91distcc</c>. But, there's a couple of options you should know about. 90installing distcc.
92</p> 91</p>
93 92
94<p> 93<p>
95Distcc ships with a graphical monitor to monitor tasks that your computer is 94Distcc ships with a graphical monitor to monitor tasks that your computer is
96sending away for compilation. If you use Gnome then put 'gnome' in your USE 95sending away for compilation. If you use Gnome then put 'gnome' in your USE
97flags. However, if you don't use Gnome and would still like to have the 96flags. However, if you don't use Gnome and would still like to have the
98monitor then you should put 'gtk' in your USE flags. 97monitor then you should put 'gtk' in your USE flags.
99</p> 98</p>
100 99
100<pre caption="Installing distcc">
101# <i>emerge distcc</i>
102</pre>
103
104<impo>
105Remember, you must be sure to install distcc on all of your participating
106machines.
107</impo>
108
101</body> 109</body>
102</section> 110</section>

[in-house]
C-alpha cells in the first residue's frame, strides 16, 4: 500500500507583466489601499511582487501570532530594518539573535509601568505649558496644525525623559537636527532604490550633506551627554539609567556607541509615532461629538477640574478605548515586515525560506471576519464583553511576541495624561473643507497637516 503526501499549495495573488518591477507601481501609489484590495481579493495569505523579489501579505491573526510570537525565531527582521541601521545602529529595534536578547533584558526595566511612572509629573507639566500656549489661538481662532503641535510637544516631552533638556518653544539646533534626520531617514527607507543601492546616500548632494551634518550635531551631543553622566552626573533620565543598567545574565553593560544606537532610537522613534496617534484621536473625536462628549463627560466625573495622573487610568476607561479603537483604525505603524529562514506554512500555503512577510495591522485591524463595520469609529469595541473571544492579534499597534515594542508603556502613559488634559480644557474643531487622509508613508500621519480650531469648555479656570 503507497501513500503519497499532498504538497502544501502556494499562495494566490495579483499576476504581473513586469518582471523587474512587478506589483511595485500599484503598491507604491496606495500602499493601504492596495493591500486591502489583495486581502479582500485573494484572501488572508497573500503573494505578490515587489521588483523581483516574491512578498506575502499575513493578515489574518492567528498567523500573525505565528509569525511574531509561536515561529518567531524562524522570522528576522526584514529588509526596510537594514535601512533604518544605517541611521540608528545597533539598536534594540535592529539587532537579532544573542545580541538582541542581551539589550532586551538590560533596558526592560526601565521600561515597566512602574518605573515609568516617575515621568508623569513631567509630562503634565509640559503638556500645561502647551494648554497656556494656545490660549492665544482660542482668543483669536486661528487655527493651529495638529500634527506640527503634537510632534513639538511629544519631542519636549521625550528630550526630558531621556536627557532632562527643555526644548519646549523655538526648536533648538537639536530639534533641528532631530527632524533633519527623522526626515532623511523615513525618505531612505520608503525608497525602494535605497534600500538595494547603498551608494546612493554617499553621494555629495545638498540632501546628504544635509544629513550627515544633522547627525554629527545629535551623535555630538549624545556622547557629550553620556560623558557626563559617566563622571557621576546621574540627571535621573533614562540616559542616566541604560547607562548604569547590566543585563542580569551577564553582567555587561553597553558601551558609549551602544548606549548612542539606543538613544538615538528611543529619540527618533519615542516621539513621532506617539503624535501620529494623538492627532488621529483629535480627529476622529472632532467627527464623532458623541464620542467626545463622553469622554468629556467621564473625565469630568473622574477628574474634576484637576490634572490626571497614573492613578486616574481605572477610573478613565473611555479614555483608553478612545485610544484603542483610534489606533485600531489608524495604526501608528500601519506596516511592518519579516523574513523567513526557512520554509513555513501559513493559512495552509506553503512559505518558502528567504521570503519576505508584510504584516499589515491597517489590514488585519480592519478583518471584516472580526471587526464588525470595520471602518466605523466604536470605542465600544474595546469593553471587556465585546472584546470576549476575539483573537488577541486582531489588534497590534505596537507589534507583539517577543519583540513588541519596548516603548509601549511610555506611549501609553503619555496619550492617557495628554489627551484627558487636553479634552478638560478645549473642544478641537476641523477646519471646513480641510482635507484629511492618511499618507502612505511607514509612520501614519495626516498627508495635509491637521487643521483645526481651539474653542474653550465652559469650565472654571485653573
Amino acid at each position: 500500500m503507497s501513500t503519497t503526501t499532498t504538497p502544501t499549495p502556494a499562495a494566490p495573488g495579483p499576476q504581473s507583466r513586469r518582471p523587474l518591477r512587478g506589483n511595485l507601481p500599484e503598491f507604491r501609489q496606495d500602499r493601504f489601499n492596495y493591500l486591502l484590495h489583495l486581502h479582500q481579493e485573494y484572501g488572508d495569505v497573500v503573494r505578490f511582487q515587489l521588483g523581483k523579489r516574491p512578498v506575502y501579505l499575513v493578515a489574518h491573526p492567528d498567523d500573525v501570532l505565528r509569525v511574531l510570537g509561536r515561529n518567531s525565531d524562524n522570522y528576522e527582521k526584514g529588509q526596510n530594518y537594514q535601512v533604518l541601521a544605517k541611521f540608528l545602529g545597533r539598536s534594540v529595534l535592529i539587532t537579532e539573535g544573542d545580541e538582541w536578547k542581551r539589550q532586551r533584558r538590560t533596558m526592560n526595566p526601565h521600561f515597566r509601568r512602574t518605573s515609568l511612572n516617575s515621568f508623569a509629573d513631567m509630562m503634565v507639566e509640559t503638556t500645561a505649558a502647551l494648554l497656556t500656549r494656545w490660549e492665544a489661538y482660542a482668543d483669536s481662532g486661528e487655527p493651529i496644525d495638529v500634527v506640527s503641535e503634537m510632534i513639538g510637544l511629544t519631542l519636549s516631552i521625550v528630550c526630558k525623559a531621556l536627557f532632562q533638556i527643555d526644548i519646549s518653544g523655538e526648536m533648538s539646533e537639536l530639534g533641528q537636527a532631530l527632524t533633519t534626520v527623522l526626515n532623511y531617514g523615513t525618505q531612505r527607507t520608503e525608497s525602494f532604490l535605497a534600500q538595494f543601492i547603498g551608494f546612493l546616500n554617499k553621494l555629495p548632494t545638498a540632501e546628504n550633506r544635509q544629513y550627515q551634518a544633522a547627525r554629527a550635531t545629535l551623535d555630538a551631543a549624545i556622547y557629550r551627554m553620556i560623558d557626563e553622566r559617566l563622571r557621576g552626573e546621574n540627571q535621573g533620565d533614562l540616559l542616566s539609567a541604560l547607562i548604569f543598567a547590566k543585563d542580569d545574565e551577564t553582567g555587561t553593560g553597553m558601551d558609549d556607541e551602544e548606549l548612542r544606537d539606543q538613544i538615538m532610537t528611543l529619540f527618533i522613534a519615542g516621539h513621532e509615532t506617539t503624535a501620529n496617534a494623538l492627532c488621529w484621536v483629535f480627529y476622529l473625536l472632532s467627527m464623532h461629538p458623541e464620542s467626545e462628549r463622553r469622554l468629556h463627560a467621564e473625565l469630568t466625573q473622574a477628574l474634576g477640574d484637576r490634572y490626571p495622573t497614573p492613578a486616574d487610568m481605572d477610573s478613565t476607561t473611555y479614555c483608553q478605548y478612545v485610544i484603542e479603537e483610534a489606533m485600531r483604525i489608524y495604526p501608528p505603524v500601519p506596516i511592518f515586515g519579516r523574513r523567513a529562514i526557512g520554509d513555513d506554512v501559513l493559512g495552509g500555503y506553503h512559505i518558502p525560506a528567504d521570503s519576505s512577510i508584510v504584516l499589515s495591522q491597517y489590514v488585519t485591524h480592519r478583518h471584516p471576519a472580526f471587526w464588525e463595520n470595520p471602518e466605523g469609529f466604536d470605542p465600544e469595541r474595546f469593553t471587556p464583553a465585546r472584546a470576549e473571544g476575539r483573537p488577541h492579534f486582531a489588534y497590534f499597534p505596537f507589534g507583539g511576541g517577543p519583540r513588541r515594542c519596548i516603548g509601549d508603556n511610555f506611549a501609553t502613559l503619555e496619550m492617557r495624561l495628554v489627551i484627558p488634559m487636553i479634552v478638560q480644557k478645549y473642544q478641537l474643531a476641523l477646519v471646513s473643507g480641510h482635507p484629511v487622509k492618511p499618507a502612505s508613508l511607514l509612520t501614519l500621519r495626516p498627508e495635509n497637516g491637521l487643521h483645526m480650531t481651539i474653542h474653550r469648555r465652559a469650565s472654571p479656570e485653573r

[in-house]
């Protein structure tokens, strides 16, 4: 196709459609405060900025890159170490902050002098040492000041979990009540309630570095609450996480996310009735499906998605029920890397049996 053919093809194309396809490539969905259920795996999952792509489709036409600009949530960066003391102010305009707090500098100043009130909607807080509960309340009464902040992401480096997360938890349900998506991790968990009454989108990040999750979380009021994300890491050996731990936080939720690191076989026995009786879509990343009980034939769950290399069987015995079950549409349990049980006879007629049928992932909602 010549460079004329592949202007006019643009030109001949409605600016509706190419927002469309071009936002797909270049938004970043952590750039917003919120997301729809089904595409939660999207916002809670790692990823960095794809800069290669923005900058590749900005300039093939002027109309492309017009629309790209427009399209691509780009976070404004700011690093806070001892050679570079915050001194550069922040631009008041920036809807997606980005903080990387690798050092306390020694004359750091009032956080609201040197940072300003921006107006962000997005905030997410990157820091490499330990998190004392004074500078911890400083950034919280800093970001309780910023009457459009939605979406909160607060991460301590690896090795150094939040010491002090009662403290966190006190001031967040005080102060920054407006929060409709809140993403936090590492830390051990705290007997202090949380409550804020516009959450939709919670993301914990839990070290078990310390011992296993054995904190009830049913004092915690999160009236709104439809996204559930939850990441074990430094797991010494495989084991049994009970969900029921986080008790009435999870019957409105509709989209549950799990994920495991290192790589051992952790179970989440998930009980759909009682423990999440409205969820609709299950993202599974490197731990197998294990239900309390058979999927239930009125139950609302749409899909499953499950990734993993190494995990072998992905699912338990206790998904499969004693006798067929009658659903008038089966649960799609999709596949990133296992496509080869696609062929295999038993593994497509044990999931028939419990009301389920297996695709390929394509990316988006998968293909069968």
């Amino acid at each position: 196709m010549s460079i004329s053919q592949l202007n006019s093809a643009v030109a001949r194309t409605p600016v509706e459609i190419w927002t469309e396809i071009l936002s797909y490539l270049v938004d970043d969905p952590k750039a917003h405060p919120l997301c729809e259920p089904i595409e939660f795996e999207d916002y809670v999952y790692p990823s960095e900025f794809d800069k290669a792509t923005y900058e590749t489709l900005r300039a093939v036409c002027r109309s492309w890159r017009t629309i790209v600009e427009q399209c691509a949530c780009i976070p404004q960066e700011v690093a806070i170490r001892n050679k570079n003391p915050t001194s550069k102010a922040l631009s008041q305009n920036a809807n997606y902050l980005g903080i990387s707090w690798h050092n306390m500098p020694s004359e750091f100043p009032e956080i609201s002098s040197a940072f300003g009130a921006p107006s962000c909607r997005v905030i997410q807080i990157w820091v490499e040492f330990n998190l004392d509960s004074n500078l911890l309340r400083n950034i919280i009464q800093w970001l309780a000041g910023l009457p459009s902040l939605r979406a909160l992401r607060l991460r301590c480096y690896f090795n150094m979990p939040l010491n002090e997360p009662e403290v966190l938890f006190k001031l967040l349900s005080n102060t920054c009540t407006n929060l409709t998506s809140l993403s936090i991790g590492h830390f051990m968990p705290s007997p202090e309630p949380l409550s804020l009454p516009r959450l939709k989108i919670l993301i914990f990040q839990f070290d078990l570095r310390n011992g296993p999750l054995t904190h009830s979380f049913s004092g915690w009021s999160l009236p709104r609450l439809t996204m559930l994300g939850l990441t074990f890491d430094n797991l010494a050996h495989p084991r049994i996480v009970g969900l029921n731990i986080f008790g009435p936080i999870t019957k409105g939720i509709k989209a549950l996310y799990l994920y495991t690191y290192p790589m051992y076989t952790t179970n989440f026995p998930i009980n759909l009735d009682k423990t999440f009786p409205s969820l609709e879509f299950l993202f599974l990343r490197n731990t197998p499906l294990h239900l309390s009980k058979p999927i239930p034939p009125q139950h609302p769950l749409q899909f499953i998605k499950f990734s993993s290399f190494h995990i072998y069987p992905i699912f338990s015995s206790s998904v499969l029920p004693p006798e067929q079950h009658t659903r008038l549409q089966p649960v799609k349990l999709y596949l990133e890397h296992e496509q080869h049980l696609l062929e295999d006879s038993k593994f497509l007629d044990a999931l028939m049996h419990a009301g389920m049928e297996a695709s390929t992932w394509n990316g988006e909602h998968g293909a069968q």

103<section> 111<section>
104<title>Setting up Portage to use Distcc</title> 112<title>Setting up Portage to use Distcc</title>
105<body> 113<body>
106 114
107<p> 115<p>
108Setting up distcc is very easy to do with Portage. Follow these simple steps on 116Setting up Portage to use distcc is easy. Execute the following steps on
109each computer you want to use distcc on: 117each system that should participate in the distributed compiling:
110</p> 118</p>
111 119
112<pre caption="Integrating Distcc and Portage"> 120<pre caption="Integrating Distcc and Portage">
113# <i>emerge distcc</i> 121# <i>emerge distcc distcc-config</i>
114# <i>nano -w /etc/make.conf</i> 122# <i>nano -w /etc/make.conf</i>
123<comment>(Set N to a suitable number for your particular setup)</comment>
124<comment>(A common strategy is setting N as twice the number of total CPUs + 1 available)</comment>
125MAKEOPTS="-jN"
126<comment>(Add distcc to your FEATURES)</comment>
127FEATURES="distcc"
115</pre> 128</pre>
116 129
117<impo> 130</body>
118If you use distcc-2.11.1 or greater with &gt;=portage-2.0.49-r6, then all you 131</section>
119need to do as far as setup is to set your hosts (see next code block), modify 132<section>
120MAKEOPTS in <path>/etc/make.conf</path>, and add 'distcc' to FEATURES in 133<title>Specifying Participating Hosts</title>
121<path>/etc/make.conf</path>. 134<body>
122</impo>
123 135
124<note>
125Edit your FEATURES flags to include &quot;distcc&quot;